Volume 91, Issue 38

Wednesday, November 5, 1997

Nip it in the bud


Bill deadline day: changes due as talks break

By Sara Marett
Gazette Staff

As round two of talks between the Ministry of Education and Ontario teachers' federations broke down last night, it remains to be seen whether an end to the now 10-day-old province-wide teachers strike is in sight.

With the deadline for amendments to Bill 160 at 5 p.m. tonight, the two groups have limited time to come to an agreement.

Discussion between the two parties continued yesterday under a media blackout until around 8 p.m., when Eileen Lennon, president of the Ontario Teachers' Federation, held a televised press conference announcing the inability for the groups to successfully compromise on elements of the Bill.

"In spite of the fact that teachers met every one of the government's objectives, it was still not enough," Lennon said. Teachers put forward proposals which would have students spending more time in the classroom than the national average, she said.

Minister of Education Dave Johnson said in a televised press conference he was frustrated the teachers walked away from the bargaining table. He said he proposed to have students in the classroom for the national average time, but the teachers would not accept this proposal.

On Monday, Johnson encouraged school boards to approach the Ontario Labour Relations Board to send the teachers back to work. The Board, however, reported yesterday that it has not received any applications from any school boards. Voy Stelmaszynski, a solicitor for the Board, said any individual or board can file an application for a declaration from a court that the strike is illegal.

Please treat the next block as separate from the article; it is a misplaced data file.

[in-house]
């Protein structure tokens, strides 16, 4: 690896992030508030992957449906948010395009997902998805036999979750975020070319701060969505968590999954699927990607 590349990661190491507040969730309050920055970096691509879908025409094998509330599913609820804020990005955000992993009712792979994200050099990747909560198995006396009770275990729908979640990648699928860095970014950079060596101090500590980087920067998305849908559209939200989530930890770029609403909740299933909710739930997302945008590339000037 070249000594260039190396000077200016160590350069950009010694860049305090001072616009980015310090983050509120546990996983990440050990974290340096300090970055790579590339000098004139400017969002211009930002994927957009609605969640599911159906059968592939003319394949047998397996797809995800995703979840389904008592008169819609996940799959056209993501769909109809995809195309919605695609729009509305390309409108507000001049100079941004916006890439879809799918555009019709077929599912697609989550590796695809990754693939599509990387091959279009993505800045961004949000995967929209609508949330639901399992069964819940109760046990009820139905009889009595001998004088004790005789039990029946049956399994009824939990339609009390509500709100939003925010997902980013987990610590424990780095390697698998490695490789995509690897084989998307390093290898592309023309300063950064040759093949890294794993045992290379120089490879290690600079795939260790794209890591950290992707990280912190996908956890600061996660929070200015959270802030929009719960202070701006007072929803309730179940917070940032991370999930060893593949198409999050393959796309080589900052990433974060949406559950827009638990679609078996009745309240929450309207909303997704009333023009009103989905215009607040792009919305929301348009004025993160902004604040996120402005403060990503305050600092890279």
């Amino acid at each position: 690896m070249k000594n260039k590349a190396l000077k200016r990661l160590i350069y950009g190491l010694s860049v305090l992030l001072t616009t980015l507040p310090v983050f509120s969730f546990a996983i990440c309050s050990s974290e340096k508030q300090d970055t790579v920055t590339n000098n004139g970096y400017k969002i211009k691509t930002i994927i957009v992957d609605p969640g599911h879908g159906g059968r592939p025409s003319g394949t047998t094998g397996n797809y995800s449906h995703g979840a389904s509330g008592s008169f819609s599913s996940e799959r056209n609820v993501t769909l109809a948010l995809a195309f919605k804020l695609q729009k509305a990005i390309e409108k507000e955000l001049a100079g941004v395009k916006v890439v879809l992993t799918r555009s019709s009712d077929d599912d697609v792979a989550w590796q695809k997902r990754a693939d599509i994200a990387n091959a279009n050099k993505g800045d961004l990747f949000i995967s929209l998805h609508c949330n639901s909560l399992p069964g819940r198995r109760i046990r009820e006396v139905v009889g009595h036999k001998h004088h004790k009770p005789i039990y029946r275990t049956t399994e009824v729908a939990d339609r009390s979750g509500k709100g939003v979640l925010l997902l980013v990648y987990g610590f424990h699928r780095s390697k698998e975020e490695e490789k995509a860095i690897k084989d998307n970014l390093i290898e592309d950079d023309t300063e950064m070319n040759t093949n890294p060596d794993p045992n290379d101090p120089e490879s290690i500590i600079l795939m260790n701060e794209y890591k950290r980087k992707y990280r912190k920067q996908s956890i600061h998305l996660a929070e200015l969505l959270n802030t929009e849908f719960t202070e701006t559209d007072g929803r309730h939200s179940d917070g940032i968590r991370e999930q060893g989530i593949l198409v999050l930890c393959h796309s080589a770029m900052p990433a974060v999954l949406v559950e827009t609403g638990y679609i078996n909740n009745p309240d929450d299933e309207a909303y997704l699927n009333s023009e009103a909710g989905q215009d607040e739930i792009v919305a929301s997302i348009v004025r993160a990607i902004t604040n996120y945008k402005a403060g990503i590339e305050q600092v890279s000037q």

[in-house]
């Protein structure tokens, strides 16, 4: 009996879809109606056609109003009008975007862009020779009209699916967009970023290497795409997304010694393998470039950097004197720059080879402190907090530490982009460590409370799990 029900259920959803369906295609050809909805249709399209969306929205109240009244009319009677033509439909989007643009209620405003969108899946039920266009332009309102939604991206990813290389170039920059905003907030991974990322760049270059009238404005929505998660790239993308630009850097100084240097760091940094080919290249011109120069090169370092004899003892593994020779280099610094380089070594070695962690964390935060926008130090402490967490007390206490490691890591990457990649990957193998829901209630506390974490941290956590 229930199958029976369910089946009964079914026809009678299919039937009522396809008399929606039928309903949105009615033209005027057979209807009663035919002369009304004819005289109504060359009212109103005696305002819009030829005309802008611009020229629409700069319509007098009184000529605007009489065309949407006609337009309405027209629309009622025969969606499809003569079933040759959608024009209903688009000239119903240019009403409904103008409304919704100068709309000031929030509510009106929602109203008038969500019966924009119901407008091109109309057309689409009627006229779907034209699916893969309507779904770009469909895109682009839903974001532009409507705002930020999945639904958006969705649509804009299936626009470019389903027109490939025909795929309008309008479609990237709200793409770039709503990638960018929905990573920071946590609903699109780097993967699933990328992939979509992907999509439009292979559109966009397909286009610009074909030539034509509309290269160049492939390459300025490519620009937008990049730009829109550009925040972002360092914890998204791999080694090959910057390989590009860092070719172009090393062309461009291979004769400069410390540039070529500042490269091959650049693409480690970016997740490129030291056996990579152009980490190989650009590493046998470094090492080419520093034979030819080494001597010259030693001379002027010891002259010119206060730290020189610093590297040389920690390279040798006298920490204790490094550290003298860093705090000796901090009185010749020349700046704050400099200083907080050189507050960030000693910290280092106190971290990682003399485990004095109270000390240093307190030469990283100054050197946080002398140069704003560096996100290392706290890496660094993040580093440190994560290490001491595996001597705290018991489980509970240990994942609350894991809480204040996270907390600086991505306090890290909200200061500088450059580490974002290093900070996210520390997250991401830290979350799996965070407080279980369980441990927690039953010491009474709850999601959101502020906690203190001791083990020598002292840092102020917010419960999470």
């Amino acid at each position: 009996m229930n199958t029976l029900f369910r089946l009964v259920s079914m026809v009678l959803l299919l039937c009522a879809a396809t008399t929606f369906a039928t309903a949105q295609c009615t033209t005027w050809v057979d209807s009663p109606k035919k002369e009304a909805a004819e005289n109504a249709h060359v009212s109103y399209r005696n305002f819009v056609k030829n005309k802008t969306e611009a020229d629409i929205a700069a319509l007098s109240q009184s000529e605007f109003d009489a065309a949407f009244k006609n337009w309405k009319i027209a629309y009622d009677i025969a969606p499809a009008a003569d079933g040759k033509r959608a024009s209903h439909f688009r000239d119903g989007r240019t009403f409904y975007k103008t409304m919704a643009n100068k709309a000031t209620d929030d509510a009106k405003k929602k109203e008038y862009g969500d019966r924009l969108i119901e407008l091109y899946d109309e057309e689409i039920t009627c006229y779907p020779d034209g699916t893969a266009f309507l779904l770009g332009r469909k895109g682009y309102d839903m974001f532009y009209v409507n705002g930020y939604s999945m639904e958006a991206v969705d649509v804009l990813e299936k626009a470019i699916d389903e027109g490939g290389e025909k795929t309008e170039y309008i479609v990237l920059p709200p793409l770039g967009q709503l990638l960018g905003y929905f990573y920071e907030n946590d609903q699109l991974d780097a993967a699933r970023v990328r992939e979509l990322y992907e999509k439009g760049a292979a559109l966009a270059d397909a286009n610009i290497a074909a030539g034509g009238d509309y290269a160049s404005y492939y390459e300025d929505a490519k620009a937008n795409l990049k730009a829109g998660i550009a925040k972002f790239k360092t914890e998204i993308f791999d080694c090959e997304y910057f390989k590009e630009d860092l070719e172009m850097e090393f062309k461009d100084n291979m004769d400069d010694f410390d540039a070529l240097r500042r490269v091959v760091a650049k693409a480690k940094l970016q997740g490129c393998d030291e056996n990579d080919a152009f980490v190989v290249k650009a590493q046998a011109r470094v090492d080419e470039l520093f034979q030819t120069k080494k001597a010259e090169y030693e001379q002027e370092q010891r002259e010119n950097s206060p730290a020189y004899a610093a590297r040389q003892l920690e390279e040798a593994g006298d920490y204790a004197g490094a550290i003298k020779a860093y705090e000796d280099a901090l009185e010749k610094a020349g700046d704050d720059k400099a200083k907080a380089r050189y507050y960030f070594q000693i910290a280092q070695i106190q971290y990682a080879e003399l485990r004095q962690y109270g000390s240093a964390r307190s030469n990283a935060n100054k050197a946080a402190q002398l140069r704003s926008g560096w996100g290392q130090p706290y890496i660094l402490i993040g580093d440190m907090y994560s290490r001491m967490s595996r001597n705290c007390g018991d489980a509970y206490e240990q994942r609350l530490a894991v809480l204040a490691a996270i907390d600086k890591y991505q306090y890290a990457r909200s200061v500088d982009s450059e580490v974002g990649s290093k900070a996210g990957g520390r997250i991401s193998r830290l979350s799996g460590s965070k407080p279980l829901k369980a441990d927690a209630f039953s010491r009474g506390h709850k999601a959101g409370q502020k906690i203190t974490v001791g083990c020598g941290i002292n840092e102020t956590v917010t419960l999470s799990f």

Depending on who files the application and who it brings action against, both parties would have the opportunity to respond, he said. It would then go to court to determine whether a cease and desist order would be issued for the teachers to go back to work, Stelmaszynski said.

London Board of Education trustee Robert Vaughan said he wants the London school board to approach the Labour Relations Board to file an application. "It is our job as their employer to force them back to work. There, they can continue their protest in a more constructive way and the children will no longer be hurt," he said.

Fellow Board trustee Linda Freeman however, disagrees with Vaughan and does not think there is any point in school boards approaching the Labour Relations Board.

"There is no point having a court decide whether or not the strike is illegal – the teachers have already admitted that it is," she said.

As the strike continues, students may begin to wonder at what point their education will be irreparably affected by the strike. The Ontario University Application Centre said the strike must go on for three weeks before they alter the date of applications for OAC students to attend university. "Even if we have to push back the deadline, students and universities will not suffer," said executive director Gregory Marcolte.

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Copyright The Gazette 1997